Jackson State University President William B. Bynum Jr., accompanied by dozens from the campus, has begun crisscrossing the state to share with high school students the value of a JSU education, with his first stops at Yazoo City High School and Ocean Springs High School last week.
Keiona Miller, interim director of Undergraduate Recruitment, said the Presidential Tour is a way to introduce Bynum and deliver a widespread message about the urban institution’s stellar academic programs, organizations, research and community engagement. She said Dr. Steve Smith, interim vice president for JSU’s Enrollment Management, was key to starting the tour that is expected to expand.
Miller said the two schools they visited recently are demographically different. Although Yazoo is predominantly African-American and Ocean Springs mostly white, both were energized by JSU’s presence.
Furthermore, Miller said JSU will venture to recruit in other places such as Ocean Springs, which was supported by the district’s superintendent and JSU alum Dr. Bonita Coleman-Potter. As well, JSU will continue visiting “old faithful” that include Memphis and Mobile, Alabama.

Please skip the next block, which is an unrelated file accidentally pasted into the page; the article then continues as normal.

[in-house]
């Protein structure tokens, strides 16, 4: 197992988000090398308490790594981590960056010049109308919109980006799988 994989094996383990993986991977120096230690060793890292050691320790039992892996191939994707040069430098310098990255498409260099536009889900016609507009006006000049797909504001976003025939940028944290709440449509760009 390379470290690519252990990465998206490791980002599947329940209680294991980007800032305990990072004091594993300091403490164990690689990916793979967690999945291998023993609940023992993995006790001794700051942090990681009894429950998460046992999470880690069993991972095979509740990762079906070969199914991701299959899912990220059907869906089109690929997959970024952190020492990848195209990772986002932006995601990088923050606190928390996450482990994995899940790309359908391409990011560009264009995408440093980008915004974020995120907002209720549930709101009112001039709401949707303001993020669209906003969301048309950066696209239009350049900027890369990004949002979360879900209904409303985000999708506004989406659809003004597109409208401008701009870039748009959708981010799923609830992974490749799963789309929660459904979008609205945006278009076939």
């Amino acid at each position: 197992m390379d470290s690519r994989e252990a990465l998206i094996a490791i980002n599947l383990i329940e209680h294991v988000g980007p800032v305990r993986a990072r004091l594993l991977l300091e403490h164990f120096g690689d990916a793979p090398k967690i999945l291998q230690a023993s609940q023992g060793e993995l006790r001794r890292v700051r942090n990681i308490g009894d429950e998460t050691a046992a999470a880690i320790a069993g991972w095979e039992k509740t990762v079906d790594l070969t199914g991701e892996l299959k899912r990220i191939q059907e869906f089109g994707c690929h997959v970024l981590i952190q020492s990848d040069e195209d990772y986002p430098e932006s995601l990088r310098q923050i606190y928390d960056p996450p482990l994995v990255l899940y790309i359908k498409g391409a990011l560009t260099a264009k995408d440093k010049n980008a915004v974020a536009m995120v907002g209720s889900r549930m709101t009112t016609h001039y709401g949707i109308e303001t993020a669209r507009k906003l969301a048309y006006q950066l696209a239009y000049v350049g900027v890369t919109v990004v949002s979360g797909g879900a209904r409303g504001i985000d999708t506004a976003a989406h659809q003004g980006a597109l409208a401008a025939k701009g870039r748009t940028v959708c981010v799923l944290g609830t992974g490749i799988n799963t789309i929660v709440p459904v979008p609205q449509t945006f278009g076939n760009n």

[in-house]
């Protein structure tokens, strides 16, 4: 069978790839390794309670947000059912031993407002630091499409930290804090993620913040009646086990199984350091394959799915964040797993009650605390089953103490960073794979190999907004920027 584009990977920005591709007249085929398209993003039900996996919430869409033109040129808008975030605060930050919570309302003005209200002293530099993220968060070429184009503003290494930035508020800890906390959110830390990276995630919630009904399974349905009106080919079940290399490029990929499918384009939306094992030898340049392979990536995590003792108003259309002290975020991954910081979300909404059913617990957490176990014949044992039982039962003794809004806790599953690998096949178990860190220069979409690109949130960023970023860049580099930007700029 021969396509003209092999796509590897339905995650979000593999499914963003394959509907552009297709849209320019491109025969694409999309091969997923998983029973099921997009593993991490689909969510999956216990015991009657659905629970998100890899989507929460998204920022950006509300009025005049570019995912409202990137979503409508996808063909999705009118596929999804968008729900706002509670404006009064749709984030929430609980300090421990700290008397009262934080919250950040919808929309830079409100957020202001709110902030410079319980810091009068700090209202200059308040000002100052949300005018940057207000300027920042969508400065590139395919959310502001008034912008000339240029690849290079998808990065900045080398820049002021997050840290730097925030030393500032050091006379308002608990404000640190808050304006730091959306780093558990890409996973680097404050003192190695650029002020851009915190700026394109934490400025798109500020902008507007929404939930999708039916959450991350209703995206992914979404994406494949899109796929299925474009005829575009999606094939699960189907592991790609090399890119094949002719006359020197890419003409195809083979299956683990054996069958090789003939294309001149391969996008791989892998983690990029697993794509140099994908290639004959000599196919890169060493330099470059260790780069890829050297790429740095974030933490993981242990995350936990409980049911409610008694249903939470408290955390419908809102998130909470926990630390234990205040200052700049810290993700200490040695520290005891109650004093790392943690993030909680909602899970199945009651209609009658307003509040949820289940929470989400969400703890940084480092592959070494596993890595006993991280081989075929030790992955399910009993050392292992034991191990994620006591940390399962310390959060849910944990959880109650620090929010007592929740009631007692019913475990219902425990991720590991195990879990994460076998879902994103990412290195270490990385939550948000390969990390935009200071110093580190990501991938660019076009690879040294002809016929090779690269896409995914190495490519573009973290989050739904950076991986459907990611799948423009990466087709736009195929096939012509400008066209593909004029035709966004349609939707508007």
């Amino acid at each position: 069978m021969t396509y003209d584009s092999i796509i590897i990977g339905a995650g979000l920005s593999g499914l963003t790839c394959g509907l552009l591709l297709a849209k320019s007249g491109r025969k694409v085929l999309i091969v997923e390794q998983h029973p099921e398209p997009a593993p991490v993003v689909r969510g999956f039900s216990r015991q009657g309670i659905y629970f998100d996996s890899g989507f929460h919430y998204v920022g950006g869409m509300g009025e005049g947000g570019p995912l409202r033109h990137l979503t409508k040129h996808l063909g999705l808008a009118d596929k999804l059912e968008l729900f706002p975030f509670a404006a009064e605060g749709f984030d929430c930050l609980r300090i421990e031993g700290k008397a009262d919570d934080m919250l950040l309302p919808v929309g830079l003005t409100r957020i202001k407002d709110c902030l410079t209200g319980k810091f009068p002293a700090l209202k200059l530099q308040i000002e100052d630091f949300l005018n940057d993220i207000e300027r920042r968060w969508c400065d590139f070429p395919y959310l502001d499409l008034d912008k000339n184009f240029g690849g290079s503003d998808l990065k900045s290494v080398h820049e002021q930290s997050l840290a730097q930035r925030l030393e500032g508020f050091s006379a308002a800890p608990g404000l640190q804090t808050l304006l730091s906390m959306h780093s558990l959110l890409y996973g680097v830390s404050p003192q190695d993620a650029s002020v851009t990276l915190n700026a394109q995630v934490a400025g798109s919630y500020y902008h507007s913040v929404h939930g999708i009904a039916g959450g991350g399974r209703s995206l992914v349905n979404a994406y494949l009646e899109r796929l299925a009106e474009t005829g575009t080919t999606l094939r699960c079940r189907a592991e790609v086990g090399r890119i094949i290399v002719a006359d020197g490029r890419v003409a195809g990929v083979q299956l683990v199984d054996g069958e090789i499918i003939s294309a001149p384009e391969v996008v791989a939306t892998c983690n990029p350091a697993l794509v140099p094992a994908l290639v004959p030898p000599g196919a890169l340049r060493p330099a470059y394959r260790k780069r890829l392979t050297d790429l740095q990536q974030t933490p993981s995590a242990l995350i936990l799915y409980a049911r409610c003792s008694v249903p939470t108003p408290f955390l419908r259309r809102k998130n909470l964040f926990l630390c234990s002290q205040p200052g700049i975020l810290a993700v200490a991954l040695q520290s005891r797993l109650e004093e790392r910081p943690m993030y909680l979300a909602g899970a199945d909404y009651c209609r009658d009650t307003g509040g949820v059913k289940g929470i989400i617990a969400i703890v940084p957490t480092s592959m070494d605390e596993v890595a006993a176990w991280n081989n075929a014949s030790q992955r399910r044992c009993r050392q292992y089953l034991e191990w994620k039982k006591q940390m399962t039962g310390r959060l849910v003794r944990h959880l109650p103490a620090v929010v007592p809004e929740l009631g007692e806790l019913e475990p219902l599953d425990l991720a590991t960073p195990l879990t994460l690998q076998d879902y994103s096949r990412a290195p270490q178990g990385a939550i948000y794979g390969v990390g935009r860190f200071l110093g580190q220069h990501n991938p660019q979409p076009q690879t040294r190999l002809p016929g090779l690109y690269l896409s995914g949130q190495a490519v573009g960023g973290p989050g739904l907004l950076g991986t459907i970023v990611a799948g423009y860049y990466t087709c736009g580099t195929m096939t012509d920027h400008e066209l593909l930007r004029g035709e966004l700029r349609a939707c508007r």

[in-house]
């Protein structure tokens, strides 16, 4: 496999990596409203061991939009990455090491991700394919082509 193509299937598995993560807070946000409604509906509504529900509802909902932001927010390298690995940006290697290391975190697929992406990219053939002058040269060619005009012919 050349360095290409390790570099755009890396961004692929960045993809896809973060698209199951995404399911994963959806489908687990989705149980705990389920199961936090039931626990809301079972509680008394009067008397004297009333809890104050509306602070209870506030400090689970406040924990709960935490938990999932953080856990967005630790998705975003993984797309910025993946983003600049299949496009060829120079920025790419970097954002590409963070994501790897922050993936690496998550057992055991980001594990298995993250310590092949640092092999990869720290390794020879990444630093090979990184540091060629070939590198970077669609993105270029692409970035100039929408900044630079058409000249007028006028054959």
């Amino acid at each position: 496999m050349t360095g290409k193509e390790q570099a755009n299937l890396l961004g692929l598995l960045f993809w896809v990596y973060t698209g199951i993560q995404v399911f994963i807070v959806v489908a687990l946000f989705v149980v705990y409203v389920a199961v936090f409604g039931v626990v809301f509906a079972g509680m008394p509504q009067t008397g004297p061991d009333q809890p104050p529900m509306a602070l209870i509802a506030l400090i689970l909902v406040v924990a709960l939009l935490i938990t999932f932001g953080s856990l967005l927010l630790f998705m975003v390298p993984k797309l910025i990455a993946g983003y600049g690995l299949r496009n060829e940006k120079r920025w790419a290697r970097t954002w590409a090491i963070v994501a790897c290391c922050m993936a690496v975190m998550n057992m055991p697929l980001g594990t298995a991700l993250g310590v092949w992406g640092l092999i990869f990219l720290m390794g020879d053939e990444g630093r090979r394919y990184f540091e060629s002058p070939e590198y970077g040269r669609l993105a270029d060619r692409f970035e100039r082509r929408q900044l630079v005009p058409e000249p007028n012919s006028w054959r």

“The trips were a total success,” Miller said. “Yazoo was excited and engaged. Many at Ocean Springs weren’t really aware of JSU, but it was interesting to see them get excited about us being there. Once they got more familiar with us, their energy levels really exploded.”
Miller credited JSU’s hype squad that consisted of a wide contingent of university representatives. She especially pointed to the enthusiasm generated by the Sonic Boom and the Prancing J-Settes.
“JSU really got the crowd up and moving. Ocean Springs has a strong band program, so there was a huge buzz among their members when they heard the Sonic Boom would be performing,” she said. During the visit, JSU’s interim director of bands Dowell Taylor conducted auditions at OSHS.
Commenting on JSU’s recruiting pizzazz, the principal of Ocean Springs said, “JSU did in five minutes what it would take other universities to do in an hour or so,” Miller recounted.
JSU’s major academic colleges, departments and organizations were well represented. These areas included Recruitment, Admissions, Financial Aid, Veterans Affairs, Bridge to the Future program, Disability Services, the Sonic Boom, J-Settes, drum majors and cheerleaders.
In addition, Miller said JSU’s Blue Ambassadors, a group of student liaisons, added a youthful flair to recruitment efforts.
Future trips are now being planned, she said, because “there are places in Mississippi that may not know much about JSU. We can’t have that. After all, I’m a graduate of JSU, and my daughter is an alum, too. We bleed blue in my house.”